And the meaning of both are not same.

(A). means => Rarely holding blah blah blah, mutual fund invests.......
(D). means => MF invests in....., and as a result it rarely holds blah blah blah

Plz advise !!
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Re: A mutual fund having billions of dollars in assets will [#permalink]

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New post 12 Sep 2013, 23:43
TGC wrote:
Hi folks,

Just a small query.

I know that option (D) looses its significance when it uses plural 'THEY' instead of singular pronoun to refer back to the 'MUTUAL FUND'.

So if I make option (D) as below

(D).companies, so that IT rarely hold more than one percent.
(A). companies, rarely holding more than one percent.

Which option would be the best => A or D

Furthermore , while (A) has VERBING 'holding' modifier with an adverb 'rarely', (D) has a 'SO THAT' effect and then the main clause again.

And the meaning of both are not same.

(A). means => Rarely holding blah blah blah, mutual fund invests.......
(D). means => MF invests in....., and as a result it rarely holds blah blah blah

Plz advise !!


Hi TGC.

(1) Because of a "comma" the usage of "so that" is incorrect. The intended meaning is that the second part is just the modifier. If you put so that (I assume there is no comma), you will change the modifier part to the main part of sentence. Thus, even though you change plural pronoun "they" to singular pronoun "it", D is still incorrect.

(2) Verb-ing modifier with a comma --> modifies a preceding clause --> the modifier can tell you the result of the preceding clause-- OR --- provide more information. In this case, the modifier should tell the result of the action "investing in hundreds of companies" --> the result is the fund rarely holds more than 1% in of the shares of any particular corporation.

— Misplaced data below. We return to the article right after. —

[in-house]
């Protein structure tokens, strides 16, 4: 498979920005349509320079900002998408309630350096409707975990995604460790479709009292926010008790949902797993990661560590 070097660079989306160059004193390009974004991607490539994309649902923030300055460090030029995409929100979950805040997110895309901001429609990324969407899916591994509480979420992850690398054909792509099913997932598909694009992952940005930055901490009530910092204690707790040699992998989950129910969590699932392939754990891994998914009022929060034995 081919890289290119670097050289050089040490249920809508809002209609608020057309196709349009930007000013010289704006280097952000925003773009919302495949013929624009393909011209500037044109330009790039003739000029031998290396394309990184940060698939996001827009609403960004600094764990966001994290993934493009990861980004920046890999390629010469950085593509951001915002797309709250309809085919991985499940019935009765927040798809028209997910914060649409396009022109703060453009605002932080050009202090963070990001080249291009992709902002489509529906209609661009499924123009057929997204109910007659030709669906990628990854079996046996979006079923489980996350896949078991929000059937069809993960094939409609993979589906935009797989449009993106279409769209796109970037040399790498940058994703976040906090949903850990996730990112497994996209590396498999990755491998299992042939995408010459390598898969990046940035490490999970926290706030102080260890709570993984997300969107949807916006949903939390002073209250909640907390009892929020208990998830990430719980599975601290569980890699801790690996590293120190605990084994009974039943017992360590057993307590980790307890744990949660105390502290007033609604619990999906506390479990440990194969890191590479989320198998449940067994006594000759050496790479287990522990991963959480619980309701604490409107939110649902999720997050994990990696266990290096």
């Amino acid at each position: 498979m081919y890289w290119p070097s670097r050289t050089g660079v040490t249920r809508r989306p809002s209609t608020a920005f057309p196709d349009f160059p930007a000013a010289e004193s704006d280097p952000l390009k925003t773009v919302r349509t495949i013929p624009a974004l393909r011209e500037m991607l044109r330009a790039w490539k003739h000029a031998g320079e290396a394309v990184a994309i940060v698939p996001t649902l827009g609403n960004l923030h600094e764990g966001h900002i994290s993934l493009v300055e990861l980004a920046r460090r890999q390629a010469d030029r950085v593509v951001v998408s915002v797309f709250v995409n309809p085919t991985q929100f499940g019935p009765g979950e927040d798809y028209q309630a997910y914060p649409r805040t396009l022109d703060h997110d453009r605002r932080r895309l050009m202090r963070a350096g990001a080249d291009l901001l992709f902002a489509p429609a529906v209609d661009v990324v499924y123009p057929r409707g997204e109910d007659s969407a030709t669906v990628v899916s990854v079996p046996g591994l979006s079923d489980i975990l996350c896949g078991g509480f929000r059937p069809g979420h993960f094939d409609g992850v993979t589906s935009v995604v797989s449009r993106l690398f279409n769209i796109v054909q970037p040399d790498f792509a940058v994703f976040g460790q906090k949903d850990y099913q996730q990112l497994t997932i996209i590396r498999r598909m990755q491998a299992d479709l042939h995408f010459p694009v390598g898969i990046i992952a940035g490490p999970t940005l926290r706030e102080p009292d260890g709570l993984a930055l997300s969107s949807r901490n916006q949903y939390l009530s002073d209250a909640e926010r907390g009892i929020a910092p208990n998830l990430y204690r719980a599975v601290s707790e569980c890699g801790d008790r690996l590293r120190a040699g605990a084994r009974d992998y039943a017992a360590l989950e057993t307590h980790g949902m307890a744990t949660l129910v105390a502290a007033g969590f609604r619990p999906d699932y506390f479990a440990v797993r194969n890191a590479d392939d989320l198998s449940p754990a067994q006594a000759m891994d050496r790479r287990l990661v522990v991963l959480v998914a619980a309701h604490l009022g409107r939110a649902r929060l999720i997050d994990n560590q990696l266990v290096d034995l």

There is no reason to replace the modifier at the beginning as in your example. Thus, your "new" A and D are pretty the same in meaning.

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Re: A mutual fund having billions of dollars in assets will [#permalink]

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New post 13 Sep 2013, 00:35
pqhai wrote:
TGC wrote:
Hi folks,

Just a small query.

I know that option (D) looses its significance when it uses plural 'THEY' instead of singular pronoun to refer back to the 'MUTUAL FUND'.

So if I make option (D) as below

(D).companies, so that IT rarely hold more than one percent.
(A). companies, rarely holding more than one percent.

Which option would be the best => A or D

Furthermore , while (A) has VERBING 'holding' modifier with an adverb 'rarely', (D) has a 'SO THAT' effect and then the main clause again.

And the meaning of both are not same.

(A). means => Rarely holding blah blah blah, mutual fund invests.......
(D). means => MF invests in....., and as a result it rarely holds blah blah blah

Plz advise !!


Hi TGC.

(1) Because of a "comma" the usage of "so that" is incorrect. The intended meaning is that the second part is just the modifier. If you put so that (I assume there is no comma), you will change the modifier part to the main part of sentence. Thus, even though you change plural pronoun "they" to singular pronoun "it", D is still incorrect.

(2) Verb-ing modifier with a comma --> modifies a preceding clause --> the modifier can tell you the result of the preceding clause-- OR --- provide more information. In this case, the modifier should tell the result of the action "investing in hundreds of companies" --> the result is the fund rarely holds more than 1% in of the shares of any particular corporation.
There is no reason to replace the modifier at the beginning as in your example. Thus, your "new" A and D are pretty the same in meaning.

Best regards.


Hi there,

I would like to contradict :)

,so that independent clause (Is correct usage which shows a result)

True: Verb-Ing modifies preceding clause or presents a result of a preceding clause. However , per the meaning of sentence it is correct to say

Rarely holding more than 1%, MF will invest...... (How MF will invest in companies...).....

, so that shows the result of the main clause here is what should be the intended meaning

Plz advise !
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Re: A mutual fund having billions of dollars in assets will [#permalink]

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New post 13 Sep 2013, 02:50
TGC wrote:
, so that shows the result of the main clause here is what should be the intended meaning